Non-Parametric Tests in C# QuickStart Sample

Illustrates how to perform non-parametric tests like the Wilcoxon-Mann-Whitney test and the Kruskal-Wallis test in C#.

View this sample in: Visual Basic F# IronPython

``````using System;

using Extreme.Mathematics;
using Extreme.Statistics;
using Extreme.Statistics.Tests;

namespace Extreme.Numerics.Quickstart.CSharp {
/// <summary>
/// Demonstrates how to use non-parametric hypothesis tests
/// like the Mann-Whitney (Wilcoxon) rank sum test and the
/// Kruskal-Wallis test.
/// </summary>
class NonParametricTests {
static void Main(string[] args) {
// The license is verified at runtime. We're using
// https://numerics.net/trial-key

//
// Mann-Whitney test
//

Console.WriteLine("Mann-Whitney Test");

// The Mann-Whitney test compares to samples to see if they were
// drawn from the same distribution.

// We use an example from McDonald, et.al. (1996), who compared
// the geographic variation in oyster DNA to the variation in
// proteins. A significant difference in the samples would suggest
// that natural selection played a role in the oyster diversification.

// There are two ways to create a test with multiple samples.

// The first is to put all the data in one variable,
// and use a second variable to group the data in the first.
Console.WriteLine("\nUsing grouping variable:");

var values = Vector.Create(new double[] {
-0.005, 0.116,-0.006, 0.095, 0.053, 0.003,
-0.005, 0.016, 0.041, 0.016, 0.066,
0.163, 0.004, 0.049, 0.006, 0.058,
-0.002, 0.015, 0.044, 0.024
});
var groups = Vector.Create(new Group[] {
Group.DNA, Group.DNA, Group.DNA, Group.DNA, Group.DNA, Group.DNA,
Group.Protein, Group.Protein, Group.Protein, Group.Protein, Group.Protein,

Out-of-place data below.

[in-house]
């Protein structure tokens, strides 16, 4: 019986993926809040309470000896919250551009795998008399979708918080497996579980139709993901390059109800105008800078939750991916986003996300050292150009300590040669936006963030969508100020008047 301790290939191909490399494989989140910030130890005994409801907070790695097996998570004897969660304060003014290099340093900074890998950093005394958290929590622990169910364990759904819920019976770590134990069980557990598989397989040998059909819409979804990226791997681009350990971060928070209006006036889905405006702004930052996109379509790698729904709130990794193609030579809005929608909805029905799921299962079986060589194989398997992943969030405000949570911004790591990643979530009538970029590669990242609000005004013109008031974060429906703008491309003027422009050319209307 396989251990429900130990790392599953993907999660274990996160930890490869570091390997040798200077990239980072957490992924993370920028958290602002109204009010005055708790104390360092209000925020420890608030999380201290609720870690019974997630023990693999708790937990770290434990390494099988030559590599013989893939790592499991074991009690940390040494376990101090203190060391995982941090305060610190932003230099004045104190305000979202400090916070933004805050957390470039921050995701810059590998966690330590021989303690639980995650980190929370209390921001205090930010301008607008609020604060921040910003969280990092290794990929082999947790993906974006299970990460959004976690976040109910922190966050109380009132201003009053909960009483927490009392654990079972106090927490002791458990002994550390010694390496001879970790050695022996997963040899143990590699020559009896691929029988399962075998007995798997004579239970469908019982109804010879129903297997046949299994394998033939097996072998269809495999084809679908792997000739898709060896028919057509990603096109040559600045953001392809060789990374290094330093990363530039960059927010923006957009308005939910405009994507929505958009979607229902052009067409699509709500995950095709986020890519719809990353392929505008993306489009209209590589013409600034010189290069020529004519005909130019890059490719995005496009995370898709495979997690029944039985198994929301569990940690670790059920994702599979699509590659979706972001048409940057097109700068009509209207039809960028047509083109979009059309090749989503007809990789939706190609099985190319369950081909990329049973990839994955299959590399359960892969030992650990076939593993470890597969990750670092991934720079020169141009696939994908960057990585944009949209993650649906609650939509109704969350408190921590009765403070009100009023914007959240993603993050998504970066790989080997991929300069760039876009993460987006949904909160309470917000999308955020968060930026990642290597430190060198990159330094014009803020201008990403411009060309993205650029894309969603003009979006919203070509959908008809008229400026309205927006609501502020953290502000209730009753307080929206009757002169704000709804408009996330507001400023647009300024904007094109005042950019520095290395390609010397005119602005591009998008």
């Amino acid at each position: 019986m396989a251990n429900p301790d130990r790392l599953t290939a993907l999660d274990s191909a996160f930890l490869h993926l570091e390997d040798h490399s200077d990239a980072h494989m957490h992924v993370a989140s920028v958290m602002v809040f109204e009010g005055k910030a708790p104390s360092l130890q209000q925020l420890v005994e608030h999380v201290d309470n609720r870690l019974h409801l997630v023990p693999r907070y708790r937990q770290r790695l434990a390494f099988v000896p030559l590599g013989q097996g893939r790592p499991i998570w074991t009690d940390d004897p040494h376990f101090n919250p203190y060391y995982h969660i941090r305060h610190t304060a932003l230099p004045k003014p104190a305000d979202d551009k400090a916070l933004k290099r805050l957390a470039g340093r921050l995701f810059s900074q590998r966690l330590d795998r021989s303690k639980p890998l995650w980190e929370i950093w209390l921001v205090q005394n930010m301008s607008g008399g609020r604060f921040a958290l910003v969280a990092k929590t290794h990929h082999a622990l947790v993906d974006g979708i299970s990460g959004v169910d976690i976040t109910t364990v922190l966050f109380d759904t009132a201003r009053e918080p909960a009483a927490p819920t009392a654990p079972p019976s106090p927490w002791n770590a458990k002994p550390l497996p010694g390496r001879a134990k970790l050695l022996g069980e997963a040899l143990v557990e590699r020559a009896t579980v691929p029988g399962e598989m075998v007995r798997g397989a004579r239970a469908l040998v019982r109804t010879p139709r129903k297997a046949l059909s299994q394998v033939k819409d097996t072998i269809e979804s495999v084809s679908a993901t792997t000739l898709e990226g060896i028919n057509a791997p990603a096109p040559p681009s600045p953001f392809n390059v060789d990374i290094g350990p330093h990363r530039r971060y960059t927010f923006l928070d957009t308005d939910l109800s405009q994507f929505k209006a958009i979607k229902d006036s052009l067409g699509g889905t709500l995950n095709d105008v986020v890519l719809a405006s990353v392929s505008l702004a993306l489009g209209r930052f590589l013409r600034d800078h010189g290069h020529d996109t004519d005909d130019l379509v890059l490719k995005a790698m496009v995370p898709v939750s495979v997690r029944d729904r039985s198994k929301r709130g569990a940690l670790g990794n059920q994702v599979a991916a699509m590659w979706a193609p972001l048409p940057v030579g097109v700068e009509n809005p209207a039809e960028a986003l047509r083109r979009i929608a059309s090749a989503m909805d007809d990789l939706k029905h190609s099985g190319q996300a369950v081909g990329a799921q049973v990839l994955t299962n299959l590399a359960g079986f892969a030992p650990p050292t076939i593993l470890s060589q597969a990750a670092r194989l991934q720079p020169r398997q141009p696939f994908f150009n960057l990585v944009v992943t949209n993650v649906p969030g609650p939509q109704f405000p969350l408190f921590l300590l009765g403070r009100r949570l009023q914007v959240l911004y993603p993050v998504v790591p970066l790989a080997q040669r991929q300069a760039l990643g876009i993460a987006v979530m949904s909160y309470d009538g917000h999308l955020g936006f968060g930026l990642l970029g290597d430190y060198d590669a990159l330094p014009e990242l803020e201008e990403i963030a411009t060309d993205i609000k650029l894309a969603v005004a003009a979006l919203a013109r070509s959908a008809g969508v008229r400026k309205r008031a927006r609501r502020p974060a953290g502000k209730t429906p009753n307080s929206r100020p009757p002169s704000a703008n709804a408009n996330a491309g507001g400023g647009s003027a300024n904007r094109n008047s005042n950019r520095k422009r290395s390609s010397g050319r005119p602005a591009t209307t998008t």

Group.Protein, Group.Protein, Group.Protein, Group.Protein, Group.Protein,
Group.Protein, Group.Protein, Group.Protein, Group.Protein
}).AsCategorical();

// With this data, we can create the test:
var mw = new MannWhitneyTest<double>(values, groups);

// We can obtan the value of the test statistic through the Statistic property,
// and the corresponding P-value through the PValue property:
Console.WriteLine("Test statistic: {0:F4}", mw.Statistic);
Console.WriteLine("P-value:        {0:F4}", mw.PValue);

// The significance level is the default value of 0.05:
Console.WriteLine("Significance level:     {0:F2}", mw.SignificanceLevel);
// We can now print the test scores:
Console.WriteLine("Reject null hypothesis? {0}", mw.Reject() ? "yes" : "no");

// We can get the same scores for the 0.01 significance level by explicitly
// passing the significance level as a parameter to these methods:
Console.WriteLine("Significance level:     {0:F2}", 0.01);
Console.WriteLine("Reject null hypothesis? {0}", mw.Reject(0.01) ? "yes" : "no");

// The second method is to put the data in different variables
Console.WriteLine("\nUsing multiple variables:");

var dnaValues = Vector.Create(new double[] {
-0.005, 0.116,-0.006, 0.095, 0.053, 0.003 });
var proteinValues = Vector.Create(new double[] {
-0.005, 0.016, 0.041, 0.016, 0.066,
0.163, 0.004, 0.049, 0.006, 0.058,
-0.002, 0.015, 0.044, 0.024
});

// With this data, we can create the test:
mw = new MannWhitneyTest<double>(dnaValues, proteinValues);